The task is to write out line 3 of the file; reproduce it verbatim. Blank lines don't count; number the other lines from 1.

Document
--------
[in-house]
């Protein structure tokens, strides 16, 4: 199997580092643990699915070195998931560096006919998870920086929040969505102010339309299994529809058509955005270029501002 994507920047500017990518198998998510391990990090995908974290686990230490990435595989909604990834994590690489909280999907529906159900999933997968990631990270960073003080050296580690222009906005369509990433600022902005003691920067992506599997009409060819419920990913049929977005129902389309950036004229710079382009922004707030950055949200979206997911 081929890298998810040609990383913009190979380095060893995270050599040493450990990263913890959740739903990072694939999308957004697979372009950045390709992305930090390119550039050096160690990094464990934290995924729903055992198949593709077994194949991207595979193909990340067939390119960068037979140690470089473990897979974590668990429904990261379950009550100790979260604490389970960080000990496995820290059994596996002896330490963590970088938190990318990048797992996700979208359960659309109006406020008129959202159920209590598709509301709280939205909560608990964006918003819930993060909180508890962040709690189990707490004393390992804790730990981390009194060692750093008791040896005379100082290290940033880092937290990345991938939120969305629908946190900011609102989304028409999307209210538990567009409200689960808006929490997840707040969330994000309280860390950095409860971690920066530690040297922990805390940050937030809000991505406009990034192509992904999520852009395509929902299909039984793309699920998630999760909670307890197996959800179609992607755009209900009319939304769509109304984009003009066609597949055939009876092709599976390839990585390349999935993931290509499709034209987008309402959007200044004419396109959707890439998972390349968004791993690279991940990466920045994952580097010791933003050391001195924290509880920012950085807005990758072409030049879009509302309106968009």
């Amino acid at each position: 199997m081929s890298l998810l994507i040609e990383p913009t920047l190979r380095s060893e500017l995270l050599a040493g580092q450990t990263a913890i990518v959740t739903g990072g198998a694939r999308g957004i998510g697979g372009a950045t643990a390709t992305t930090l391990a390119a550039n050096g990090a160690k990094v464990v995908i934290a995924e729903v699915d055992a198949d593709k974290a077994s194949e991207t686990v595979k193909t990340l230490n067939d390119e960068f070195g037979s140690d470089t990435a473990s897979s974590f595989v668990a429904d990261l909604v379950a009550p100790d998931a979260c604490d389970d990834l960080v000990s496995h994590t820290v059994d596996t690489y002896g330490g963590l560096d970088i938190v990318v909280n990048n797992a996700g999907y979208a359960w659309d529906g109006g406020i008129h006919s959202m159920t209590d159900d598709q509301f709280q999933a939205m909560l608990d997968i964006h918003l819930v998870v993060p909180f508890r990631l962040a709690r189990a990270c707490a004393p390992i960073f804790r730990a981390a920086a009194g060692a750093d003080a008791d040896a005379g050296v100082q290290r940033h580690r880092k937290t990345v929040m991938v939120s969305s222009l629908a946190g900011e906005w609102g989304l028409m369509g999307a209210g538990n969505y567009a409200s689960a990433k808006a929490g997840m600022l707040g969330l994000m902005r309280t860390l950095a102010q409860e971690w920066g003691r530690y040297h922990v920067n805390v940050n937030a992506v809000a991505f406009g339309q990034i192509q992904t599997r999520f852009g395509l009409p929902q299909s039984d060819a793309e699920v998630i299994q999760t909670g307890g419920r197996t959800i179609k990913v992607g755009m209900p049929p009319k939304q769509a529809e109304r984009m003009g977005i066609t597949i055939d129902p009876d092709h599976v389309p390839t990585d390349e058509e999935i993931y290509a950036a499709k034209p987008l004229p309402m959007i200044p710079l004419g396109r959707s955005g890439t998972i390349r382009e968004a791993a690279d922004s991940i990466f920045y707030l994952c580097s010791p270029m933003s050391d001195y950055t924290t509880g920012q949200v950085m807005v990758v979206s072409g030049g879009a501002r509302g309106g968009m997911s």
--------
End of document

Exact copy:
């Amino acid at each position: 199997m081929s890298l998810l994507i040609e990383p913009t920047l190979r380095s060893e500017l995270l050599a040493g580092q450990t990263a913890i990518v959740t739903g990072g198998a694939r999308g957004i998510g697979g372009a950045t643990a390709t992305t930090l391990a390119a550039n050096g990090a160690k990094v464990v995908i934290a995924e729903v699915d055992a198949d593709k974290a077994s194949e991207t686990v595979k193909t990340l230490n067939d390119e960068f070195g037979s140690d470089t990435a473990s897979s974590f595989v668990a429904d990261l909604v379950a009550p100790d998931a979260c604490d389970d990834l960080v000990s496995h994590t820290v059994d596996t690489y002896g330490g963590l560096d970088i938190v990318v909280n990048n797992a996700g999907y979208a359960w659309d529906g109006g406020i008129h006919s959202m159920t209590d159900d598709q509301f709280q999933a939205m909560l608990d997968i964006h918003l819930v998870v993060p909180f508890r990631l962040a709690r189990a990270c707490a004393p390992i960073f804790r730990a981390a920086a009194g060692a750093d003080a008791d040896a005379g050296v100082q290290r940033h580690r880092k937290t990345v929040m991938v939120s969305s222009l629908a946190g900011e906005w609102g989304l028409m369509g999307a209210g538990n969505y567009a409200s689960a990433k808006a929490g997840m600022l707040g969330l994000m902005r309280t860390l950095a102010q409860e971690w920066g003691r530690y040297h922990v920067n805390v940050n937030a992506v809000a991505f406009g339309q990034i192509q992904t599997r999520f852009g395509l009409p929902q299909s039984d060819a793309e699920v998630i299994q999760t909670g307890g419920r197996t959800i179609k990913v992607g755009m209900p049929p009319k939304q769509a529809e109304r984009m003009g977005i066609t597949i055939d129902p009876d092709h599976v389309p390839t990585d390349e058509e999935i993931y290509a950036a499709k034209p987008l004229p309402m959007i200044p710079l004419g396109r959707s955005g890439t998972i390349r382009e968004a791993a690279d922004s991940i990466f920045y707030l994952c580097s010791p270029m933003s050391d001195y950055t924290t509880g920012q949200v950085m807005v990758v979206s072409g030049g879009a501002r509302g309106g968009m997911s």